Heading 8531 describes electric sound or visual signaling apparatus other than those for cycles or motor vehicles (heading 8512) or for railways, parking facilities, airfields, etc. (heading 8530). The ENs for this provision state, at p. 1496, that the heading covers all electrical apparatus used for signaling purposes, whether using sound for the transmission of the signal or using visual indication, and whether operated by hand. The available information indicates that the sole function of each of the six hazard monitors is to electrically initiate both an audible and visual alarm when it detects an abnormal condition existing with respect to a grain elevator conveyor belt, a shaft's rotating speed, or the temperature of a bearing. The hazard monitors meet the description in the heading 8531 ENs. We note that elevator door detection devices, similar in function to the ones in issue here, were classified in subheading 8431.31.00, HTSUS. See HQ 956031, dated June 7, 1994, affirmed by HQ 956883, dated September 26, 1994. However, in addition to
performing an audible signaling function, the devices in that case also prevented the elevator door from closing, a function beyond that covered by heading 8531.

As to the level detectors, consideration was given to heading 9032, automatic regulating or controlling instruments and apparatus. However, ENs at p. 1659 state, in part, that apparatus of this heading normally consist of a device for measuring the variable, a control device which compares the measured value with the desired value, and a starting, stopping or operating device. Some apparatus of heading 9032 do not incorporate a control device, but are directly activated by means of a switch when the predetermined value is reached. The available information indicates only that when a predetermined grain level in a silo reaches the probe a circuit breaks, thus stopping the flow of material. There is no evidence of any switching function being performed. The ENs are thus inconclusive as to the applicability of heading 9032.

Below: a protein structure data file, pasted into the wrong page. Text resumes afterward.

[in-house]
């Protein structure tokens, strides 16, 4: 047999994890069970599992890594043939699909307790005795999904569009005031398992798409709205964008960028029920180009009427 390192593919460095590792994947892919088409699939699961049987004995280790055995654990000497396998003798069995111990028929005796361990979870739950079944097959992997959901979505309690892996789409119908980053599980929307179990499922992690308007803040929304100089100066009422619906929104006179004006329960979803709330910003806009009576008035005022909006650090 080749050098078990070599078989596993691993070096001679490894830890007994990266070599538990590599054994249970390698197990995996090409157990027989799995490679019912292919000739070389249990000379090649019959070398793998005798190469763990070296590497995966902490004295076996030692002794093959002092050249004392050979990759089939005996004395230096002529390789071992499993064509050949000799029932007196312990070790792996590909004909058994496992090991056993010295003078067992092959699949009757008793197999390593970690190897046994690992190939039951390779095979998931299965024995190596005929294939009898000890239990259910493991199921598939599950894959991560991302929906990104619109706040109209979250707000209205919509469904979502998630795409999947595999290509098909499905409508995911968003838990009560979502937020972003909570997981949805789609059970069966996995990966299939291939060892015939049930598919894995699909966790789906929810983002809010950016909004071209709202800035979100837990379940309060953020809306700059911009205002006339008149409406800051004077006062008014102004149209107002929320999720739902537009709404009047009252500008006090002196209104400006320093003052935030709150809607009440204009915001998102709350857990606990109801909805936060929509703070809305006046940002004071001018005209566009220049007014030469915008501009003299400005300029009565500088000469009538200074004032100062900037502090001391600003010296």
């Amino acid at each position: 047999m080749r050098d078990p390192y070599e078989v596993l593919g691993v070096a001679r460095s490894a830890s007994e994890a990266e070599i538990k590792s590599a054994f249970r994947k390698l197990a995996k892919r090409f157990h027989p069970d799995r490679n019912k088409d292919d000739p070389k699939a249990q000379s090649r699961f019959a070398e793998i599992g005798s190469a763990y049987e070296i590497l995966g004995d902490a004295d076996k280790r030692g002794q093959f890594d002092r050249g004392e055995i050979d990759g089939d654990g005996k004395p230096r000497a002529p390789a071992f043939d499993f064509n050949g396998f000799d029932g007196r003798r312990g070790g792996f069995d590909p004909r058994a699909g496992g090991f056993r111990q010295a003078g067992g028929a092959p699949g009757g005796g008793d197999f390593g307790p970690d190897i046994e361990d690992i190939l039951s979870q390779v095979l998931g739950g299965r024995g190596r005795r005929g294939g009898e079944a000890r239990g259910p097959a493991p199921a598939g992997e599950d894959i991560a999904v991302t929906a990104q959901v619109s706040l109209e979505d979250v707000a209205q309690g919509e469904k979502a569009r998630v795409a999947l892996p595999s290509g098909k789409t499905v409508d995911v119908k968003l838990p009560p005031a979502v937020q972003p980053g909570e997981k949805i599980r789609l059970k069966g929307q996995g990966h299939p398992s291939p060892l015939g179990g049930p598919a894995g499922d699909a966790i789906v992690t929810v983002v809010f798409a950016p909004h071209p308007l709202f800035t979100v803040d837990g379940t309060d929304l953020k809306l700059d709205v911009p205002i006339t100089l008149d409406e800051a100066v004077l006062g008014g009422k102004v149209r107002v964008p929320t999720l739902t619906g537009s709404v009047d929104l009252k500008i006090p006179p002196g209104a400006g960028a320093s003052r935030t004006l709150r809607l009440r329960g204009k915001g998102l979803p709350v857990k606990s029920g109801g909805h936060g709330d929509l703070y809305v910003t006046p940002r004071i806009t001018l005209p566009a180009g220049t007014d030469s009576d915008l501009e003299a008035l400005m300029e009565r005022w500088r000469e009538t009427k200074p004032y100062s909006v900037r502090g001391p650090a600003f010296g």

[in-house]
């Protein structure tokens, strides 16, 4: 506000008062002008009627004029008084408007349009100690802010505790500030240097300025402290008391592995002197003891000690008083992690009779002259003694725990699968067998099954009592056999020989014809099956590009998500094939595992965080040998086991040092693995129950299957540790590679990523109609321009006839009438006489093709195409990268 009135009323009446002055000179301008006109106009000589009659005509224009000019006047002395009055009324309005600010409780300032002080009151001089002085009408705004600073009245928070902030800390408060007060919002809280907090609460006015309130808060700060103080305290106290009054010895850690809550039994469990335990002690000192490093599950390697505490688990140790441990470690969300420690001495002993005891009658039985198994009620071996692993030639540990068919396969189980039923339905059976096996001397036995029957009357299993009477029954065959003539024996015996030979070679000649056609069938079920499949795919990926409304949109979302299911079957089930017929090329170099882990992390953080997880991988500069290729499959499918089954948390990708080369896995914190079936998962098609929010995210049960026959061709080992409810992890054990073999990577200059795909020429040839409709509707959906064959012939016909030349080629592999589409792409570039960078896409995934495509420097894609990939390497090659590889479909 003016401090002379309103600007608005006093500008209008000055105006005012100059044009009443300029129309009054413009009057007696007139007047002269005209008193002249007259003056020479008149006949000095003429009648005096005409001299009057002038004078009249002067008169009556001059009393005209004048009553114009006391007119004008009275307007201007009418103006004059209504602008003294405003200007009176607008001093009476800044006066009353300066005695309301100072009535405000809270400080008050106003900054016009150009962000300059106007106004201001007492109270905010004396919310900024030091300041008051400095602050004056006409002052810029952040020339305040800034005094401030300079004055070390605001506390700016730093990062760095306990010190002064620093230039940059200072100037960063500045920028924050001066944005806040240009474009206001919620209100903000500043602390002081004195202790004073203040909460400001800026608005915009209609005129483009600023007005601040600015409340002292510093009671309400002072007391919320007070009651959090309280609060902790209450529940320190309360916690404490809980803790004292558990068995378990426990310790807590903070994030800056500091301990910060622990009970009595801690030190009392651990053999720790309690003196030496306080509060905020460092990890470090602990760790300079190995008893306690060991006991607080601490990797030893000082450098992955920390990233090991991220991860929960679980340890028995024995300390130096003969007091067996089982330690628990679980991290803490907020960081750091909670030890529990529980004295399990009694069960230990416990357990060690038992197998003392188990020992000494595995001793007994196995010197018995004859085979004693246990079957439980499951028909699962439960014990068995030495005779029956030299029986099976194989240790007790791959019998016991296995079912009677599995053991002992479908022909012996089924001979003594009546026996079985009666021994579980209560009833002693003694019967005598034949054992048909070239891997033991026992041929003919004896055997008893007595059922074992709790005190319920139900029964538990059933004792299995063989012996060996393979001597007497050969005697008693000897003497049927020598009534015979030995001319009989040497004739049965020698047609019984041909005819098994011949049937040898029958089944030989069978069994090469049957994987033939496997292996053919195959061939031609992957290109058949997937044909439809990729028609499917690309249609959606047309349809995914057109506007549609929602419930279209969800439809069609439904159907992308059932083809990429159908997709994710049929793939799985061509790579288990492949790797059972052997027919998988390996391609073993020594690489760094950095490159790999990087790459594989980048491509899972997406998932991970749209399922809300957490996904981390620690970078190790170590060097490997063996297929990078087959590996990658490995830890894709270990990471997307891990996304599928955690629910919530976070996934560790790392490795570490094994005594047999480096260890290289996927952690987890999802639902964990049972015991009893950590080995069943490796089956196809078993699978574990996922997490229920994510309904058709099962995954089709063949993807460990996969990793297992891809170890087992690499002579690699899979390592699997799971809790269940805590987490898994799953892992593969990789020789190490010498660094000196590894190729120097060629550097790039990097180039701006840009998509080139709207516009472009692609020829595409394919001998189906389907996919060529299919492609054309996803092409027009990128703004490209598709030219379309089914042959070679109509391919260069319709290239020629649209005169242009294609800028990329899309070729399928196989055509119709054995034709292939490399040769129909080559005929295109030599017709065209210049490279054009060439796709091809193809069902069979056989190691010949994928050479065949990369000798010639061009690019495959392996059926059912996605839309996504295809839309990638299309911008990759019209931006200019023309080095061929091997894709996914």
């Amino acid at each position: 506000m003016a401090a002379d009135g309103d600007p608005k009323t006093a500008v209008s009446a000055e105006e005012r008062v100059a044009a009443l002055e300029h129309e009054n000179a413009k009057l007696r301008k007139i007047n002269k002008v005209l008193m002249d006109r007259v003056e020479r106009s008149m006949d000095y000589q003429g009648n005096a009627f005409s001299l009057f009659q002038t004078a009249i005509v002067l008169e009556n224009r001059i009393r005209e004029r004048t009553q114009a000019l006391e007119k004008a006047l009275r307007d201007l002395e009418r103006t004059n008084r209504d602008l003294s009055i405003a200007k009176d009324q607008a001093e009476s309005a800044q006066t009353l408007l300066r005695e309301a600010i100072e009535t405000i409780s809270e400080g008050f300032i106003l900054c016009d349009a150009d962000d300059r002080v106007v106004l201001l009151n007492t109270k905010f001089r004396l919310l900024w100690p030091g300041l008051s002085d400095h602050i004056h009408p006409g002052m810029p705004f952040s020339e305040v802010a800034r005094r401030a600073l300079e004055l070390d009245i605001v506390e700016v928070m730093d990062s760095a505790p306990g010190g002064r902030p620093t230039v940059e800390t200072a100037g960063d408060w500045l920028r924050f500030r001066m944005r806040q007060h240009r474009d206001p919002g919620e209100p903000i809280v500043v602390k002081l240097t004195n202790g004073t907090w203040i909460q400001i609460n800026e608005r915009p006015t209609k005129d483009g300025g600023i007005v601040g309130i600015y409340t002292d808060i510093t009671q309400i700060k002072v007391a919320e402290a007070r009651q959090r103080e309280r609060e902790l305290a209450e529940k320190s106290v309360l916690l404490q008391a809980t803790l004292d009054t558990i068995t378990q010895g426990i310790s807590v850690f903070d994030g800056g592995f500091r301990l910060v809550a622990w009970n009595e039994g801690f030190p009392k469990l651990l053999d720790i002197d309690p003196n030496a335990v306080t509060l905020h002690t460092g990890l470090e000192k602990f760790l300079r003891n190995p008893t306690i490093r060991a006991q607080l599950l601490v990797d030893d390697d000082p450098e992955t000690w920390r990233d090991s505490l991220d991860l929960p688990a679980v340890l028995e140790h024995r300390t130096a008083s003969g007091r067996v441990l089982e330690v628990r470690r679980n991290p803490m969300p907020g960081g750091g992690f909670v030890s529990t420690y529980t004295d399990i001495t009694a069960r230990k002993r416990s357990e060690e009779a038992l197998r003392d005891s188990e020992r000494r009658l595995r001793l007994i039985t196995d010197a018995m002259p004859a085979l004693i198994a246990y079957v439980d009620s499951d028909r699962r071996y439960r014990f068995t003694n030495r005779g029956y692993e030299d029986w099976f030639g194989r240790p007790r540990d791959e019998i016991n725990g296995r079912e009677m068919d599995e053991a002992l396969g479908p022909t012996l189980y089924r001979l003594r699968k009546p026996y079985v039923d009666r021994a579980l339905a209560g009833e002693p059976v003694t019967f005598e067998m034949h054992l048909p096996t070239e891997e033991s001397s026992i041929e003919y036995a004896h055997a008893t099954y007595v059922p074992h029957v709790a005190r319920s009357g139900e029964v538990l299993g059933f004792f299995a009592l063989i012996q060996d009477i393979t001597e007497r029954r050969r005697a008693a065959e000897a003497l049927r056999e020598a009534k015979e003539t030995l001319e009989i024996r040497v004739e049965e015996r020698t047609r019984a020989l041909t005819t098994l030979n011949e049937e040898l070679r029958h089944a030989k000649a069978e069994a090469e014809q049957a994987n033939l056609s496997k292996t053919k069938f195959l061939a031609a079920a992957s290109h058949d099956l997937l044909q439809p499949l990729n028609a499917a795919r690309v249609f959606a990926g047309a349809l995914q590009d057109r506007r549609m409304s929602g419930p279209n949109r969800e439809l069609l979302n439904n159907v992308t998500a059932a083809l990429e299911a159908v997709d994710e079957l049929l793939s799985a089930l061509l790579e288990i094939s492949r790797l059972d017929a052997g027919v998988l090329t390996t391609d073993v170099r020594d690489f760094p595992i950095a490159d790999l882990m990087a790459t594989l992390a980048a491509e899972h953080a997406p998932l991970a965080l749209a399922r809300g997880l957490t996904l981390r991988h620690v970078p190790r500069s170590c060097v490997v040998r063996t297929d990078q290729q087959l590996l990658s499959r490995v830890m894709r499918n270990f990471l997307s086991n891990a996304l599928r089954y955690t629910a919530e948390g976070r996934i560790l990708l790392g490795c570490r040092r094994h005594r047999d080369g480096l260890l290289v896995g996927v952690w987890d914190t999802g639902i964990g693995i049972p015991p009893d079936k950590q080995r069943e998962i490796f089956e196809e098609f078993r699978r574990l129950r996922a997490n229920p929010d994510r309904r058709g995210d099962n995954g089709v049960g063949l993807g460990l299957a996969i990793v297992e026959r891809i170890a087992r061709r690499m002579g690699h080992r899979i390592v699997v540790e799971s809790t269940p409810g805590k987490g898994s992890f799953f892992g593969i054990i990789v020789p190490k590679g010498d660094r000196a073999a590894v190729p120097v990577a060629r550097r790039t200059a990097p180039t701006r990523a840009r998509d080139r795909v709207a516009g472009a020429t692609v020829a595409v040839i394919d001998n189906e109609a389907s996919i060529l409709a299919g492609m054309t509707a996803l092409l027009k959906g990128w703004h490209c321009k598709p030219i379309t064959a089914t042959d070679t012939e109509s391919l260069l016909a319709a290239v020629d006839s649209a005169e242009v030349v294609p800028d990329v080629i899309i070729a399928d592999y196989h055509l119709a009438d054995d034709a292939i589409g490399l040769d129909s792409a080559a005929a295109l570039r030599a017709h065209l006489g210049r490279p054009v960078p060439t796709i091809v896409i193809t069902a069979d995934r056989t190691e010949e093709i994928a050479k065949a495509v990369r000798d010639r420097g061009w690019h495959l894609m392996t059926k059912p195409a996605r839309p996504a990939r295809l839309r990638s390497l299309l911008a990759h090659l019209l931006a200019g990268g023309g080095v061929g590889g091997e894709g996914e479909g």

Heading 8543, a provision for machines and apparatus, having individual functions, not specified or included elsewhere in [Chapter 85], potentially describes the level detectors. The ENs, at p. 1518, state that heading 8543 covers all electrical appliances and apparatus not falling in any other heading of Chapter 85, nor covered more specifically in any other heading of the Nomenclature, nor excluded by an applicable legal note. Apparatus of heading 8543 must have "individual functions," as explained in the ENs for heading 8479, which apply to heading 8543 by appropriate substitution of terms. Heading 8479 ENs, at p. 1423, cite as an example of a good having an individual function a mechanical device that must be mounted onto or incorporated in another machine or appliance in order to perform its function, provided the function the mechanical device performs is distinct from that performed by the machine or appliance onto or in which it is incorporated and does not play an integral role in the operation of the machine or appliance. The three level indicators in this protest must be mounted onto or incorporated in a grain bin, tank or silo in order to operate, but their function is distinct from the function performed by the grain bin, tank or silo, which is to store grain, that function being unrelated to the function the level indicators perform. The Auto-Set RF Capacitance Probe, Binswitch Capacitance Level Switch, and the RLI Rotary Level Indicator are described by the heading 8543 ENs.